• Good Is Not Soft: Robert tends to offer a Last-Second Chance, resorting to violence only after this is refused.
  • Gory Discretion Shot: Pops up a couple of times, like McCall using a small hammer against a Home Mart robber or whatever he did to Teddy's bodyguard, but we don't get to see the moment Robert turns on the hand drill at the Home Mart, just the expected result.
  • Improbable Weapon User: McCall finds innovate uses for a wine corkscrew, among other things.
  • Improvised Weapon: Robert's preference, especially in the last act when he uses the contents of the Home Mart he works at.
  • Invincible Knuckles: Averted. McCall cuts and bruises his knuckles while taking out the pimps, and Teddy is seen picking glass out of his knuckles after beating an Irish mobster to death.
  • The Mafiya: The primary villains.
  • Mook Horror Show: The last big action sequence in the film features Robert stalking Nikolai's men through the Home Mart where he works after they've taken his co-workers hostage, and dispatching them one by one in various gruesome ways.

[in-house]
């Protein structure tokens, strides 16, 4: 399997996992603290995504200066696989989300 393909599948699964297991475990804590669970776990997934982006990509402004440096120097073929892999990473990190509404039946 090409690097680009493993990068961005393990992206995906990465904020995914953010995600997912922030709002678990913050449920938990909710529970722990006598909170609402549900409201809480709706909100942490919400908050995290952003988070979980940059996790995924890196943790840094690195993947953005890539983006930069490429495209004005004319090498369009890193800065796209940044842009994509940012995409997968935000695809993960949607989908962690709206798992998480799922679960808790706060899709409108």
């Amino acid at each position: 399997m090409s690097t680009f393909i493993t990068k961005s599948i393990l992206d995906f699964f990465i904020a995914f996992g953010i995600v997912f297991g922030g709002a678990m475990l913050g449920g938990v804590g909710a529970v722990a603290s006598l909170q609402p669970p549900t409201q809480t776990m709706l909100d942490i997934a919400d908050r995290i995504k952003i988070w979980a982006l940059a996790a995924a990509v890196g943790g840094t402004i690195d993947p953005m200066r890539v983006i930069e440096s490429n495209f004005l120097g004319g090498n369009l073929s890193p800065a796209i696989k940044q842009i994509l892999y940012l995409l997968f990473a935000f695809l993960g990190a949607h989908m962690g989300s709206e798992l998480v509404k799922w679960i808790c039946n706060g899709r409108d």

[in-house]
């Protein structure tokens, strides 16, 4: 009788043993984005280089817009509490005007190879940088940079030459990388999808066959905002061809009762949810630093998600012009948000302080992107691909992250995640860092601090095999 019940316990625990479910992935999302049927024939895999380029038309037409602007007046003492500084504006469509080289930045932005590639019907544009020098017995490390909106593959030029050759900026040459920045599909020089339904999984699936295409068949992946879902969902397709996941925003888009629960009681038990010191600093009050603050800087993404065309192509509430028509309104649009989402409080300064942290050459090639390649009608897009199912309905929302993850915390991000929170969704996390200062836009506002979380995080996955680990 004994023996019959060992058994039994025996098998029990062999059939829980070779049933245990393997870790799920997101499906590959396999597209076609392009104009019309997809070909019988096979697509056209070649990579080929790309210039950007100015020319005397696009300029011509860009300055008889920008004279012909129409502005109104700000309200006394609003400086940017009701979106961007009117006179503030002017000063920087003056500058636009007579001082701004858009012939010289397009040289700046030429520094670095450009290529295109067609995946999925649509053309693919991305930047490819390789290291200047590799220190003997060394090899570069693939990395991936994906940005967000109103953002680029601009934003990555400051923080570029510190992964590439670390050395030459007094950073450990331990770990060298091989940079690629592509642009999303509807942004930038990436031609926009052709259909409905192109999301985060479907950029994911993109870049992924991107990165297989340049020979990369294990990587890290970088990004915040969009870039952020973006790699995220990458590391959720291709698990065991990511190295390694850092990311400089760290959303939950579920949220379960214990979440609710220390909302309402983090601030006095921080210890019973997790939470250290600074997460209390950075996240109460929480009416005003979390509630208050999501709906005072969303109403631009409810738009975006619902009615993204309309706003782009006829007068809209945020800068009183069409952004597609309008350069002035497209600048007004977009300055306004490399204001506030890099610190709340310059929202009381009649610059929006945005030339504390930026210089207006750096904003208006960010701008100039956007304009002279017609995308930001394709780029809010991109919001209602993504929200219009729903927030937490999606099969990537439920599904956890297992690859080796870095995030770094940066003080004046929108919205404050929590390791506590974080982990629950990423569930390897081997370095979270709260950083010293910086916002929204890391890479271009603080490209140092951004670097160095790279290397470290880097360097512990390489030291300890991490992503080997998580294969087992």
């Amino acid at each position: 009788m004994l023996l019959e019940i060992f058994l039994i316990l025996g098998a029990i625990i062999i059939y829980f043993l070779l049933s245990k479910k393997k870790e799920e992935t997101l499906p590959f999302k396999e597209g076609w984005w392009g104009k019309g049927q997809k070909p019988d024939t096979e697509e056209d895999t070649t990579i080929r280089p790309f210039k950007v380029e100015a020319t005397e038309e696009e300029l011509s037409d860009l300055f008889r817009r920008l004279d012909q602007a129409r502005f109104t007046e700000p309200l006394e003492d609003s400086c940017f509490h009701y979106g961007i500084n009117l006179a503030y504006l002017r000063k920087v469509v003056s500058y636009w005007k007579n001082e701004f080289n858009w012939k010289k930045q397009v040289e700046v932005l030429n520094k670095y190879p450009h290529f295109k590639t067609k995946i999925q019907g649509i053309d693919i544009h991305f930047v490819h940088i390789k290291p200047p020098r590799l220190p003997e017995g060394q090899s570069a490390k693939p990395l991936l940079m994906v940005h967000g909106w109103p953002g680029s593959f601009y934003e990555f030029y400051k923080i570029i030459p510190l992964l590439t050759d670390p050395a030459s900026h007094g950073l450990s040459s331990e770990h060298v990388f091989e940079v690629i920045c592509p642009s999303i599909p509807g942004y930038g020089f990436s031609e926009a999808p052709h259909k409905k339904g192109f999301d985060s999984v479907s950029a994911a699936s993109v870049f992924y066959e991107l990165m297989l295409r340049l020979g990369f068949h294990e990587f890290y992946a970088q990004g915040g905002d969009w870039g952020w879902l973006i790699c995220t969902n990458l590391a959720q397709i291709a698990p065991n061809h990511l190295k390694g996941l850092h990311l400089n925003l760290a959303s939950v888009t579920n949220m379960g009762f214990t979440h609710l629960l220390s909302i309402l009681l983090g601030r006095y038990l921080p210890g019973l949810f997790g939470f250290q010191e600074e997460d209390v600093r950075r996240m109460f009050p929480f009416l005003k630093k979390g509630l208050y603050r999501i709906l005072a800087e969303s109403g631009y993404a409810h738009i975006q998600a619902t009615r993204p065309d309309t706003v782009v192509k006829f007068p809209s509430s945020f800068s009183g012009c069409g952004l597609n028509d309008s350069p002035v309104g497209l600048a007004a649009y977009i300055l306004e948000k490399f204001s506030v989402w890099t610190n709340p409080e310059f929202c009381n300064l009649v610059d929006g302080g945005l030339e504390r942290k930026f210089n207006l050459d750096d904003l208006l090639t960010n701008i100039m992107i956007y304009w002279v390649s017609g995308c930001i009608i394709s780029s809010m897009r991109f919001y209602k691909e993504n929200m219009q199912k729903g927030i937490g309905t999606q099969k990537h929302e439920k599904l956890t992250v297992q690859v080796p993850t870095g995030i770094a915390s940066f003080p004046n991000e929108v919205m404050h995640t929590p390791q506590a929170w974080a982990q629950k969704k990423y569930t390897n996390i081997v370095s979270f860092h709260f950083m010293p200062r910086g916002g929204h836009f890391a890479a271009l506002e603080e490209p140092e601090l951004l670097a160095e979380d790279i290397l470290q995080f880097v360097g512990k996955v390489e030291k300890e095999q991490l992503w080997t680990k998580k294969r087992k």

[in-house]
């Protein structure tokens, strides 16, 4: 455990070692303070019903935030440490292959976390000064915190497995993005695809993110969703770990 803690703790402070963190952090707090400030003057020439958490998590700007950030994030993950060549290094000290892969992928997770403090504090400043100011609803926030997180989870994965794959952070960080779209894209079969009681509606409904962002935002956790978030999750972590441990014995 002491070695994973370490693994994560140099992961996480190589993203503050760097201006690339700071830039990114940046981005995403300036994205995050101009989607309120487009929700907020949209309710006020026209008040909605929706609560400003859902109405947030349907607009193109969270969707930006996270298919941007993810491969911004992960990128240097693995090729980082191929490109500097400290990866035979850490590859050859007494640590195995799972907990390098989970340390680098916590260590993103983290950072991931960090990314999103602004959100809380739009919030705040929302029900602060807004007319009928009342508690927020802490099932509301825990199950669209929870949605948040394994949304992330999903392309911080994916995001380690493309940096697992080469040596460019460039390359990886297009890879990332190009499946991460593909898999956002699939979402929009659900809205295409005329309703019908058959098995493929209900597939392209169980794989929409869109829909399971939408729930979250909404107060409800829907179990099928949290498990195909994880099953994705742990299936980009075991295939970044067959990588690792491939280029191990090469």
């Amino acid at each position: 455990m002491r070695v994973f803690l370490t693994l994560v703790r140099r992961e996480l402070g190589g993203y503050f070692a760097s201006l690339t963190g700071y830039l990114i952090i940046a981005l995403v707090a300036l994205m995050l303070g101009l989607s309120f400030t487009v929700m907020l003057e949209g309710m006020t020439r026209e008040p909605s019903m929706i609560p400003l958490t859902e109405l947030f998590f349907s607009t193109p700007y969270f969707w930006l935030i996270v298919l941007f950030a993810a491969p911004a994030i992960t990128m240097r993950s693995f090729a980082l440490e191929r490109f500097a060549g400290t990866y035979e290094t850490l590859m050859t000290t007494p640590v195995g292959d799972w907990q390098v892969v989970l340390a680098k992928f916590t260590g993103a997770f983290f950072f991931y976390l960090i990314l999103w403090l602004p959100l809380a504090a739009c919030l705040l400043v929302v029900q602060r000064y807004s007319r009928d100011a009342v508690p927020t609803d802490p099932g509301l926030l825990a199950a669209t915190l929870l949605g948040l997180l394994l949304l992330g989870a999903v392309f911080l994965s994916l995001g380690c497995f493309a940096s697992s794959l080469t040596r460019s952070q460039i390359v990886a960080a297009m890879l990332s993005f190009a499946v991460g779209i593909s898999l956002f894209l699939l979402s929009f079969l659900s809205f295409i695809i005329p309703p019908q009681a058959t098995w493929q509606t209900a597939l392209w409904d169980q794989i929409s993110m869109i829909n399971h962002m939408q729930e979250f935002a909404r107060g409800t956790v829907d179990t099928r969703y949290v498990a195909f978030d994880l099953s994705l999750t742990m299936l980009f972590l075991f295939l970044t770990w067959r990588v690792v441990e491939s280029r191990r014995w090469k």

• My God, What Have I Done?: Masters has a serious Heel Realization when he realizes that he has gone from good (or at least well-meaning) cop to a common thug.
  • Nice Guy: McCall is well liked by his fellow colleagues at Home Mart.
  • Noodle Incident: After the burglar takes the till and then the cashier's grandmother's ring, Robert tells her not to resist, since it's not worth losing her life over it. Later, after giving the police the information he has, Robert calmly takes a sledgehammer from the shelf and leaves. Later, the woman finds the ring in her cash drawer, as Robert is calmly cleaning the hammer before returning it to the shelf. You fill in the rest.
  • Product Placement: